How Alex Ross reintroduced the Battle of the Planets to the comics
Welcome to the 10th installment of Nostalgia Snake, a look at the 2000s revivals of 1980s properties, which are now so old they are also nostalgic (hence the nostalgia snake that eats itself) . This week is Battle of the planets (a.k.a Gatchaman), a series designed for Japanese audiences in the early 1970s, aired throughout the 1980s in the United States, and received its own nostalgic reboot in the 2000s. And if you have any suggestions for the future, let me hear them. Just contact me on Twitter.
After the massive success of the covers of the early 2000s GI Joe, Transformers, ThunderCats and Masters of the UniverseIt was clear that there was a market for modern takes on beloved afternoon action-adventure properties. And while most of these covers come from relative unknowns within the industry, it certainly doesn’t hurt to have a big name attached to your project. And even if you think superstar painter Alex Ross likes imported anime Battle of the planets, you need to multiply that number by five.
How Gatchaman of Japan became the Battle of the Planets in America
Top Cow’s entry into not quite classic cartoon covers for comics looked a little deeper for inspiration, like Battle of the planets aired original episodes in America from 1978 to 1980 (and continued in reruns until 1985), having debuted in Japan in 1972 as Gatchaman of the Science Ninja team. Created by anime pioneer Tatsuo Yoshida, Gatchaman featured five young superhero ninjas who worked for the International Scientific Organization to fight the terrorist organization Galactor. The show leaned heavily on environmental themes, as the bad guys tried to control Earth’s endangered natural resources.
American television producer Sandy Frank was convinced that an audience for the series existed in America, after the release of Star wars in 1977. It wasn’t the superhero element that convinced Frank of the property’s commercial value; Gatchaman ‘Robots, futuristic vehicles, and sci-fi tech caught his eye. Frank’s reimagined title, Battle of the planets, was itself a game on Star wars. While most of the originals Gatchaman the episodes were linked to the earth, Battle of the planets his heroes traveled to many alien worlds that seemed one awful much like Earth, because that’s where the locations were meant to be in the anime.
The reinvented Battle of the planets casts all five heroes as G-Force, referring to the force of gravity and not specifically Gatchaman. Its members are even-tempered boss Mark, fiery rebel Jason, an independent woman ironically named Princess, comedic relief husky Tiny, and the team’s little brother, Keyop. Known as the mischievous Jinpei in Japan, Keyop received the adaptation’s most drastic overhaul, becoming a genetically engineered clone child with an unusual speech impediment that caused him to stutter and purr noises. He was played by Alan Young, the longtime voice of Disney’s Uncle Scrooge.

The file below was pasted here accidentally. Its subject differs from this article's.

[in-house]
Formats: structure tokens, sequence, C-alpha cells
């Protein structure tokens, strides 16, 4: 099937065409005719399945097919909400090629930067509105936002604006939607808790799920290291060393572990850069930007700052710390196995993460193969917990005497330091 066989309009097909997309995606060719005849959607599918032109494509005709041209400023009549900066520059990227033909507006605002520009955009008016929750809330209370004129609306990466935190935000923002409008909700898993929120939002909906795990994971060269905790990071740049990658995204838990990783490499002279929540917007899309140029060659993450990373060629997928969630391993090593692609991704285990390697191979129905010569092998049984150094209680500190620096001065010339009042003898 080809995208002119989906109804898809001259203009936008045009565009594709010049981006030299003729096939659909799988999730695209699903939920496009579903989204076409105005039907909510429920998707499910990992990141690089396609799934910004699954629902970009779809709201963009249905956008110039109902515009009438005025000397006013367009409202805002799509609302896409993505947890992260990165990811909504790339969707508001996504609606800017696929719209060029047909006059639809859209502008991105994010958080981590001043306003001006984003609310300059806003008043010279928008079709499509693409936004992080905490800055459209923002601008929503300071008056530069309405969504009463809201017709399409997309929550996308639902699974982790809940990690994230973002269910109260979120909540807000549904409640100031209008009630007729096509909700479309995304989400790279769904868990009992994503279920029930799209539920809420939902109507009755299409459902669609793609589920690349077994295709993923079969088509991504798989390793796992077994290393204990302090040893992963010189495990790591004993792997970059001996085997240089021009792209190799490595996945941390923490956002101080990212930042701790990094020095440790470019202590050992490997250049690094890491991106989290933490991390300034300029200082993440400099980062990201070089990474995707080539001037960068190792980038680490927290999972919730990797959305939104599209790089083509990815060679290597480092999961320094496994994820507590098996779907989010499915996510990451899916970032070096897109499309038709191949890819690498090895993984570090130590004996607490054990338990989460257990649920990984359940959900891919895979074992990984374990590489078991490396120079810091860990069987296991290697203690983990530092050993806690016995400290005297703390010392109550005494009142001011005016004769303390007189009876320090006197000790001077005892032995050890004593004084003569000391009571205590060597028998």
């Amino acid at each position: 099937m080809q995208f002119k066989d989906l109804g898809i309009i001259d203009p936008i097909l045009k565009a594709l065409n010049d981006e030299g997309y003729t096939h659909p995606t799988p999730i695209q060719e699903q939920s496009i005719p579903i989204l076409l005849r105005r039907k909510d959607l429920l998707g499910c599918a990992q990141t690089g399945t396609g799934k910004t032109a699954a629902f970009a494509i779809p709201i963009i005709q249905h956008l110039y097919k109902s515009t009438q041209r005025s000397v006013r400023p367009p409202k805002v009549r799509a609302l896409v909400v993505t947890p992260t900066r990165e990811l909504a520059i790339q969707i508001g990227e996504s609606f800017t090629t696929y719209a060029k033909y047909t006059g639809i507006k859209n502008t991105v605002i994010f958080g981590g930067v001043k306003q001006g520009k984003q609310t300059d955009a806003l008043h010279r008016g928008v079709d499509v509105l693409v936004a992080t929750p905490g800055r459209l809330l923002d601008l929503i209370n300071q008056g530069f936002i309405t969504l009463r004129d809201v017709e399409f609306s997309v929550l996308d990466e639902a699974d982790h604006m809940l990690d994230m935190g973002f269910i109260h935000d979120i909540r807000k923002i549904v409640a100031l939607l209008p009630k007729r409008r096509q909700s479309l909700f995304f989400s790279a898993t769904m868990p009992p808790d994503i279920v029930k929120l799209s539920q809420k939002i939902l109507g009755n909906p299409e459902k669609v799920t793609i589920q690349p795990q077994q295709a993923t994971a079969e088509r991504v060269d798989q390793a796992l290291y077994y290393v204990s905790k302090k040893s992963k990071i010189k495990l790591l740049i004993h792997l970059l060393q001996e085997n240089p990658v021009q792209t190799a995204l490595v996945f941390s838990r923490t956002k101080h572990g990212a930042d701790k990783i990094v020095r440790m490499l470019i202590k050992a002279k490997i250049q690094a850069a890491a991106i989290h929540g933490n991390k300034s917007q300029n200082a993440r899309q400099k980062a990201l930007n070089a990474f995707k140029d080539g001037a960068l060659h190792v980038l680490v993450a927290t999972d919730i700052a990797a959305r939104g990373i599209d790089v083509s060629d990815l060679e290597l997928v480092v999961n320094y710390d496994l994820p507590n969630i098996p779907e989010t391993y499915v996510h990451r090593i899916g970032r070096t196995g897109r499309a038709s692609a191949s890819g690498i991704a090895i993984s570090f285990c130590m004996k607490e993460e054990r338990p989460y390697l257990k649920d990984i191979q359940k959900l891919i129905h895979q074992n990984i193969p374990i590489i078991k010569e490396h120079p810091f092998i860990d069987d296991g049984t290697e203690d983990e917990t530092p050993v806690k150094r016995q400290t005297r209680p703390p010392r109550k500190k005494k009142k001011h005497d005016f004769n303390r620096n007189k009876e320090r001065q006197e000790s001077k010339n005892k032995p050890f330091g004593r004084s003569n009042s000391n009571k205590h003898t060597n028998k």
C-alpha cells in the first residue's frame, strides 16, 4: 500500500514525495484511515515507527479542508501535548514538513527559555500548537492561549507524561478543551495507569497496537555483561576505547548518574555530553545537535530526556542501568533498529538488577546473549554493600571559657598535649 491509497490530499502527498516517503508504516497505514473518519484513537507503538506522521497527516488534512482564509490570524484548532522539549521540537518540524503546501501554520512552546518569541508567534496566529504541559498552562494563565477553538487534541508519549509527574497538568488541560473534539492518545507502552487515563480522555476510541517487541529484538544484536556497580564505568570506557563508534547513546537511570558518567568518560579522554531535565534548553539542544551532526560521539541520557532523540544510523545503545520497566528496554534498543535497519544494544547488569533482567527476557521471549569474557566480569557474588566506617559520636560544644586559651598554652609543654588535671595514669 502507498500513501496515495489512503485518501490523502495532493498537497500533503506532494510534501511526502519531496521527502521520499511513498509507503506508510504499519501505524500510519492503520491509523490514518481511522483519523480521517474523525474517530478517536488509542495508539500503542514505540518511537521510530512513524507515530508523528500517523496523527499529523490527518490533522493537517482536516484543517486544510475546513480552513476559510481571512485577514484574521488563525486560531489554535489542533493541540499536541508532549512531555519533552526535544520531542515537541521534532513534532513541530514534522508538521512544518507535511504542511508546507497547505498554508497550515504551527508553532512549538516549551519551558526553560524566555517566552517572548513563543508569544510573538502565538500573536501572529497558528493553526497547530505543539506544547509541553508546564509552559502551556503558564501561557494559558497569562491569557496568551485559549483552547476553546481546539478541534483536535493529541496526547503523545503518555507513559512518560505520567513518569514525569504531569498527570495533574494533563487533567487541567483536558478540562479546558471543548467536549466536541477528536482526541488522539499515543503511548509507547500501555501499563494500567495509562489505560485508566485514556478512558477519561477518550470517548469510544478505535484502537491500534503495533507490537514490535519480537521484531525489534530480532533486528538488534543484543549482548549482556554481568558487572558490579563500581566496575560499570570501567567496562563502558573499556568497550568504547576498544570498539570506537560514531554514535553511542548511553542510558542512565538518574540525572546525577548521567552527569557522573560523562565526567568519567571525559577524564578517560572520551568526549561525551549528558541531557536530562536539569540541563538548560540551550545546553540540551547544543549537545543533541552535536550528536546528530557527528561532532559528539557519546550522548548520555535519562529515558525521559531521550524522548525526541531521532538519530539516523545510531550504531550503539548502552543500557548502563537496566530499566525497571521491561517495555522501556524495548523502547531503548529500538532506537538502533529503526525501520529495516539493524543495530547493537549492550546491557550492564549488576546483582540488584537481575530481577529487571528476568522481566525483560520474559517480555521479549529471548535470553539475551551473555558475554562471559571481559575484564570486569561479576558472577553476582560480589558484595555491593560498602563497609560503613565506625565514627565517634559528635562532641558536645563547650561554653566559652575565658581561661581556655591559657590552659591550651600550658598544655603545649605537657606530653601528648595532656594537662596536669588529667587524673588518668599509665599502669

G-Force is overseen by Dr. Anderson, Team Founder and Head of Security for the Intergalactic Federation. He gives G-Force their assignments and is described as someone genuinely concerned about the safety of the adolescents in his care. Much of his role as a mentor in the original anime has been removed and given to a new character, 7-Zark-7, a robot introduced to American audiences. 7-Zark-7 provided voiceovers that smoothed out any cut scenes from American broadcasts (often due to the original’s violent content) and some kid-friendly comedic relief. Its visual evoked Star Wars’ R2-D2, while his personality was similar to that of C-3PO. New animation was created to squeeze 7-Zark-7 into the episodes, but fans noticed that it didn’t match the quality of the original anime.
G-Force’s revamped mission is to protect Earth from threats from outer space, such as Masked Overlord Zoltar from planet Spectra. Zoltar receives orders from the “Luminous”, who appears to him as an ethereal floating head. In his Gatchaman incarnation, the original interpretation of Zoltar could take on many female forms, a discontinued element of the American version.
Gatchaman merchandising, suites and rebranding
The art of merchandising cartoons for toys, comics, sticker books, records, and everything in between hadn’t been perfected yet when Battle of the planets made its debut. And Federal Communications Commission guidelines had not yet been deregulated under the Reagan administration, which would have prevented Battle of the planets to be explicitly sold as a mass property. However, Gold Key released a 10-issue comic book adaptation, and a few inexpensive toy guns from low-budget toy maker Henry Gordy were sold in grocery stores with Battle Branding.